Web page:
Scott Hansen, aka Tycho, on stage at Terminal 5, on the Awake Tour.
The man, the apparition, the legend, the singer, the songwriter, the Detroit day labourer, the artist long thought to be dead, the alive and the incredible Sixto Diaz Rodriguez.
On the eve of new Stars shows, a look back at their previous tour. I can count on one hand the artists who can hold my attention for nearly 15 years, but Stars are amongst a rare few that continue to captivate me. Great performers, great music, great people. Looking forward to another great night.
Emily Kinney live at Rockwood Music Hall. I don’t know what her percussionist was playing, except to call it a box, but it was a good sound and a good show.
By 1957, the Village Vanguard, having gone through a few prior incarnations, took its place as the center of the jazz universe. Icons of the genre flocked to 7th Ave, in the heart of Greenwich Village, to play and record — albums and live sets that would live in infamy. John Coltrane, Miles Davis, Gerry Mulligan. Bill Evans, Thelonious Monk, Thad Jones. So many more, legends all. People say that the club hasn’t changed in all these years. But the effects of the club, and the albums made within its walls, have changed many.
On a rare tour, playing the barely-lit DC9, Torquil Campbell and Chris Dumont of Memphis put on an amazing show.
I first saw Winnipeg’s The Watchmen live in Windsor more than 20 years ago. There are very few artists that hold my attention for half that long. But the band has always been great, with a fantastic live set, and their rare December, 2012 show in Toronto was nothing less.
More than a musician and composer and bandleader, Michael Arenella makes the Jazz Era Lawn Party happen. This shot of an intense-looking Arenella is from the dance floor. Professional dancers, groups with choreographed routines, and fired up partygoers give the floor constant use during the party. And what a party it is. And with this post, ladies and gents, a week of 1920s-inspired photos comes to a close.
Torquil Campbell, Amy Millan and Evan Cranley, of Stars, perform live in Baltimore. Taken on March 8, 2013.
From the first notes to reach my ears, the music of Dive Index has always captivated me. And for my past few trips to New York, the band has been the soundtrack to my visits, meshing perfectly with the destinations, the weather and the mood. But on the day of this photo, Dive Index was the reason for the trip to New York.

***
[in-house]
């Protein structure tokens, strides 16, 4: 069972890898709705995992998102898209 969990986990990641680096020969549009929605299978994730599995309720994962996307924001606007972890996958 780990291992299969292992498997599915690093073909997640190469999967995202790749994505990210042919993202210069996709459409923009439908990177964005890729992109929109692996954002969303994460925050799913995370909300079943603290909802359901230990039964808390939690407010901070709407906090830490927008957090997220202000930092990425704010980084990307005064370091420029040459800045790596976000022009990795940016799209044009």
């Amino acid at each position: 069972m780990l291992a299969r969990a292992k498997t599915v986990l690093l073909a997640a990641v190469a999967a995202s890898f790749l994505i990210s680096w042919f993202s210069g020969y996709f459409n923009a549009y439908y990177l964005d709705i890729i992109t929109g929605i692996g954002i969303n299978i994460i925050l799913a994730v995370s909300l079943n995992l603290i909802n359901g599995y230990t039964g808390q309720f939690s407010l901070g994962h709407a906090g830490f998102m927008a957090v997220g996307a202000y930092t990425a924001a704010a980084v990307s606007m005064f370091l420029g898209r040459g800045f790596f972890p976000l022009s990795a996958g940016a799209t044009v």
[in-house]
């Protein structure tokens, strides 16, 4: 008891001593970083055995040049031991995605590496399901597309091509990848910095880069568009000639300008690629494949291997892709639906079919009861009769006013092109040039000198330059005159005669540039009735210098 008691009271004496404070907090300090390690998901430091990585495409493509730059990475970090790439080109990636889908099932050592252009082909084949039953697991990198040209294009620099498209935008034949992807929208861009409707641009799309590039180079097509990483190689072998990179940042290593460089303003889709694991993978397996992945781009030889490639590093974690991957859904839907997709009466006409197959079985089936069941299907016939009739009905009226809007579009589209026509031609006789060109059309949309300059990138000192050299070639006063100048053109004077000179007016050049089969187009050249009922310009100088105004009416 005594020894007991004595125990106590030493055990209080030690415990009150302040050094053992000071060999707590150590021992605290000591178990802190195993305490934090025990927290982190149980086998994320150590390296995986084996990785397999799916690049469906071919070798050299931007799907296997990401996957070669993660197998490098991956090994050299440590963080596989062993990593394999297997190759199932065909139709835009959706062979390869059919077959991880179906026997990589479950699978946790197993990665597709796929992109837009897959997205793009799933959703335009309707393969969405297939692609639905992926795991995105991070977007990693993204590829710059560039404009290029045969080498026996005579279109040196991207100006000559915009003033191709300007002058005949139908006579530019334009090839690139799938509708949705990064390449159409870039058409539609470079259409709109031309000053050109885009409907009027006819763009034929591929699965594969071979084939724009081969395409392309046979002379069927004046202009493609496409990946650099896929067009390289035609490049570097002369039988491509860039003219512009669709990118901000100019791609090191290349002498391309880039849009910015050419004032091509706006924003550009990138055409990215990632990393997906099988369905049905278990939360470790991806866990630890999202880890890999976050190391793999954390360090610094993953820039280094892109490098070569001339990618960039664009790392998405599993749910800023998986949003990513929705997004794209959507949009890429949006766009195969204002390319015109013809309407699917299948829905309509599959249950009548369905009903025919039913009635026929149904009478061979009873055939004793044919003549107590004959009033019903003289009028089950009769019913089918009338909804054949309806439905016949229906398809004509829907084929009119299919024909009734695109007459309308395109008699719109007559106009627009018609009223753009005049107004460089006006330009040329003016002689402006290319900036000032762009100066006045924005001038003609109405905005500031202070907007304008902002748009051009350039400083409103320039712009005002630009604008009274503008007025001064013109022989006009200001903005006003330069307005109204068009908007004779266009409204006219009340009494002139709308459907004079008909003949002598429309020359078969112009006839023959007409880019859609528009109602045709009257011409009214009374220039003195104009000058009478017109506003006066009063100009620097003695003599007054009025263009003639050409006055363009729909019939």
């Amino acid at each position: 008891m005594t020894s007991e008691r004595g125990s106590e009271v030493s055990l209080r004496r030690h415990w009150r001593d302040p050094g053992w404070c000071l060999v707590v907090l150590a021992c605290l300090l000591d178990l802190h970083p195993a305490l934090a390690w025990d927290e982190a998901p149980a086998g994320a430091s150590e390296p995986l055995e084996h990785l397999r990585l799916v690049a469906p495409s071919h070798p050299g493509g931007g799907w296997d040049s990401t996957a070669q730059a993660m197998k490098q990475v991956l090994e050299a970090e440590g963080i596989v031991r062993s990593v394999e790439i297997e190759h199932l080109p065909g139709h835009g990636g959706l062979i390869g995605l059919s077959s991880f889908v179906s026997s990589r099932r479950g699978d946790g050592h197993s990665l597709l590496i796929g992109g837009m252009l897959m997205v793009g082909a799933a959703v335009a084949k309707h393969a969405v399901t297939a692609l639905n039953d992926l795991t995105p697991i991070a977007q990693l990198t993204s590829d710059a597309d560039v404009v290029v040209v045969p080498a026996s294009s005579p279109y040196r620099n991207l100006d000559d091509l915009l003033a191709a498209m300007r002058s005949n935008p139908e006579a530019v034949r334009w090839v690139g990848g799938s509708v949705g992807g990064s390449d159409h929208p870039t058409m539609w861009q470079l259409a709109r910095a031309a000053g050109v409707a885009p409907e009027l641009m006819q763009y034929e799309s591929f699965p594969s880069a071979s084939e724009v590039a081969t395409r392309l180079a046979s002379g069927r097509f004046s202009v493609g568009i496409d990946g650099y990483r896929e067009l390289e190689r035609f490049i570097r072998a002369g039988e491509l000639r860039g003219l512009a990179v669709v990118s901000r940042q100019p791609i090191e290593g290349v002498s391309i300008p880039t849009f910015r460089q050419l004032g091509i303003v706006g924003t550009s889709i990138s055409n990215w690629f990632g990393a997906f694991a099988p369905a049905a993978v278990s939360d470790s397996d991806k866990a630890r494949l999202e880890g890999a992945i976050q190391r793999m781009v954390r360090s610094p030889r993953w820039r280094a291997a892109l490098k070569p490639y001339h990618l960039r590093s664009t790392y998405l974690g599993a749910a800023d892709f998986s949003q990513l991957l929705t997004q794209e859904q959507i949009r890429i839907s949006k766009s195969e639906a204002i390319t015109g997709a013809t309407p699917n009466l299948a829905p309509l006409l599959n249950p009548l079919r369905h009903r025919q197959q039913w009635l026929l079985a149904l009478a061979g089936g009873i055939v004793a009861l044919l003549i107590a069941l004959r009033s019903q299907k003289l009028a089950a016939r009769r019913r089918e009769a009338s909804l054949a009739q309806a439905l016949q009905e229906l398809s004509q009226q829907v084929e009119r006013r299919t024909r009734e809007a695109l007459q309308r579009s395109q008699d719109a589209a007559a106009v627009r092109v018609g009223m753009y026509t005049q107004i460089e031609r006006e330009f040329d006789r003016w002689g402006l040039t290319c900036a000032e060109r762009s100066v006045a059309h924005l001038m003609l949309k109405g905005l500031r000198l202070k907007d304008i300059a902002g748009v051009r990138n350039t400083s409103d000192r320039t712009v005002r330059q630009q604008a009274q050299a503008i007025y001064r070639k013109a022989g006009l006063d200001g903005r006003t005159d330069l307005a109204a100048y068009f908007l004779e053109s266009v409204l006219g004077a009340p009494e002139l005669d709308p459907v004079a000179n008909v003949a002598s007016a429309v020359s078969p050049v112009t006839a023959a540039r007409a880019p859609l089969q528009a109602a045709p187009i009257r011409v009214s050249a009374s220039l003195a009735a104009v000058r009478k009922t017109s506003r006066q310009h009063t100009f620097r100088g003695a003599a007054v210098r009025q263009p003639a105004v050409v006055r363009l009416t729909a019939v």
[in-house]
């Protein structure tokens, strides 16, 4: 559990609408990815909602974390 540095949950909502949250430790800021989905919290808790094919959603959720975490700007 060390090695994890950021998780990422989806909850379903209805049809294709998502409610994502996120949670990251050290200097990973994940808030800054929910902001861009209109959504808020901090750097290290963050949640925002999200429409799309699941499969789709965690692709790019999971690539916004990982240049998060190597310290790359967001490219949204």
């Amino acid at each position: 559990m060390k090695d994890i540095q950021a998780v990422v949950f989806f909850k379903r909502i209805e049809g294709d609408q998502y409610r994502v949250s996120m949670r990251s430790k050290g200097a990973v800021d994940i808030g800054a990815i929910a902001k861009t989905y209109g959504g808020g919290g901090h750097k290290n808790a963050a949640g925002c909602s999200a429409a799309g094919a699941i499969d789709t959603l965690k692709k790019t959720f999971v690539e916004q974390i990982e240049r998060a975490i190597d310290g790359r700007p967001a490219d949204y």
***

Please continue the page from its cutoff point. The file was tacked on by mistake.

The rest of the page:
In the sweltering heat of Philadelphia’s First Unitarian Church, Stars gave another fantastic performance. With the show split into two sets, they first played their entire upcoming record, The Five Ghosts, then eight familiar tracks from previous albums.
After a night of incredible performances, getting to meet some of the musicians was an extra bonus. Heading to the subway, I walked around to the front of Carnegie Hall. Standing on the sidewalk was Larry Mullen Jr.
I’m not sure whether this production can be considered “scaled down” when compared to the last time I saw a U2 stadium show on the PopMart tour, with its 150-foot wide screen and rolling lemon and on and on. But anything after the staging of ZooTV is going to be very tough to top. This panorama was shot on the way to the main floor, where it was loud. Here’s hoping for more shows next year.
The massive, grey odes to Communist architecture are everywhere. The central train station, dark, depressing and dirty, is gargantuan, like its own underground Gotham City. It’s a labrynth of snack shops, clothing stores, internet cafes. While the blocky buildings give Warsaw a distinct historical style, modernity is moving quickly to catch up.
Ping… ping… The abstract geometric graphics swirl and twist on the massive overhead screens, as if a deranged architect is directing a computer-generated war between multicoloured polygons. Lights pivot and twirl, hurling coordinated blasts of photons around the basketball arena-sized room.